If your eyes are good enough you can also turn the plane over and site down the sole
to make the lateral adjustment to the iron.
Make a light pass on a piece of wood making small depth adjustments
until the iron begins to make contact with the wood.
When this happens place the extreme left or right of the plane sole on the scrap wood
and make another pass.
In my case here you can see that the right side of the iron is making contact with the wood
and creating a shaving.
I now make a pass with the left side of the sole.
It did not make contact with the wood so this tells me my blade is low on the right side.
I make lateral adjustments with the blade
until I get a uniform shaving on both sides of the iron as well as in the middle.
This tells me my blade is square to the sole.
Ideally you want your shavings to be uniform thickness and full width.
The lever cap on this block plane has a set screw to apply downward pressure.
Loosening the screw allows you to remove the cap.
There is no chipbreaker on a block plane
and we can’t have one because the bevel on the iron is facing up.
Therefore, because you don’t have the added support of a chipbreaker,
the iron is thicker than on a bench plane.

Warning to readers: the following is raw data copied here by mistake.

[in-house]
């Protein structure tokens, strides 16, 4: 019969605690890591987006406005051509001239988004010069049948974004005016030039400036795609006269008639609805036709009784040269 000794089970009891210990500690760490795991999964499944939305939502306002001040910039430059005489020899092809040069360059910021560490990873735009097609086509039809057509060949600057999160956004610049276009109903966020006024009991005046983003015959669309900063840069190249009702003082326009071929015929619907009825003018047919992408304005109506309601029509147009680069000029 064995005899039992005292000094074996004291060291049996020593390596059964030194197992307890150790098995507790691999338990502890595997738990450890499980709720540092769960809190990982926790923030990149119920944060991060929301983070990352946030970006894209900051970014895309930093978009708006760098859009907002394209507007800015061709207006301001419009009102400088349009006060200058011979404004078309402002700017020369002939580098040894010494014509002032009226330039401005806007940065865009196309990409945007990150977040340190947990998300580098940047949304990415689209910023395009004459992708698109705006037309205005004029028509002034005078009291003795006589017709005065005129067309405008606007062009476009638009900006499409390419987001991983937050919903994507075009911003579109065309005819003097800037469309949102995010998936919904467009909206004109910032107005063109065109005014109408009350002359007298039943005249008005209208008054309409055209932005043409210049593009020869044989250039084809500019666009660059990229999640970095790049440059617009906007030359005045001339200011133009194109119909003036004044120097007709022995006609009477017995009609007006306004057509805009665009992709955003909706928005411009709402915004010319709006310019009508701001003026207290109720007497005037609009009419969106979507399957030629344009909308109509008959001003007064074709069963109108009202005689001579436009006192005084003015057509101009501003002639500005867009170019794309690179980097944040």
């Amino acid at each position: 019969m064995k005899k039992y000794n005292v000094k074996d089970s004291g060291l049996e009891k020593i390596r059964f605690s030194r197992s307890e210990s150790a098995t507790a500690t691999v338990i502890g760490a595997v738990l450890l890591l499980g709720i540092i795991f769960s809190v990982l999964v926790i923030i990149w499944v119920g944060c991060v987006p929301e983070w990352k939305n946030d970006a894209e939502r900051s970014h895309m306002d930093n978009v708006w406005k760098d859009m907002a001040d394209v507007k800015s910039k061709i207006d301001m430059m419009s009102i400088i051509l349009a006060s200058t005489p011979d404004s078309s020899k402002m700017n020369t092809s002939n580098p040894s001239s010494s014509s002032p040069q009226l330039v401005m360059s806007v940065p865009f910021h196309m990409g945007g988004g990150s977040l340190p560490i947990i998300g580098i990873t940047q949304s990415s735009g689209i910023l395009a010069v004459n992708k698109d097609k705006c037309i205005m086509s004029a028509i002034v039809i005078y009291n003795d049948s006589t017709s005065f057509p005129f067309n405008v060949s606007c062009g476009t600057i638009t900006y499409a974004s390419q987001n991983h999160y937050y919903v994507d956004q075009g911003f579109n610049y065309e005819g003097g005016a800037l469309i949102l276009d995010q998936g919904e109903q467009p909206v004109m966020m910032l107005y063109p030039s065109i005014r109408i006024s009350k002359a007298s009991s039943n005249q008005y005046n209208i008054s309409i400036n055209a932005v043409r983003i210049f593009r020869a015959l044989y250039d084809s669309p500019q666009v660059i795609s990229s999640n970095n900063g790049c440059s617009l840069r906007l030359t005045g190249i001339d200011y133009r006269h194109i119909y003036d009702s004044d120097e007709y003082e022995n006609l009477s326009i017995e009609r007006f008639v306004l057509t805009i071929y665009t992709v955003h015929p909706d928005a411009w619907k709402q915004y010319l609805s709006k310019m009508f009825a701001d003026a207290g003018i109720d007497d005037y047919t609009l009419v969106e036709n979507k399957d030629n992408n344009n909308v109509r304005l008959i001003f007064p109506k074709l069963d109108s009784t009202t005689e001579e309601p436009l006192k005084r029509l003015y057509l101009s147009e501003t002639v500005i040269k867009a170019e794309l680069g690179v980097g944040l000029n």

There also is no frog on a block plane.
The blade sits directly on the casting.
There is a screw with a flange on it that catches on the iron.
When screwed in or out the iron extends or retracts in the casting.
Because block planes don’t have frogs
which allow you to adjust the opening of the mouth on the sole,
some block planes have a part of the casting that is moveable
therefore allowing you to adjust the mouth opening.
By loosening the knob you can adjust the opening.
For bigger shavings you want a bigger opening and vice versa.
To adjust the iron square with the sole release the tension of the set screw
and push the iron left or right. Then retighten the screw.
Here is a smaller version of a block plane that is very useful for luthiers.
It doesn’t have an adjustable mouth but the design is very simple
and all adjustments are basically the same as the larger block plane I just showed.
If it is sharp and set up properly
you can get amazing shavings!
There are many variations on the block plane
with many different features like adjustable mouths and lateral adjusters.
It all depends on how much you want to pay.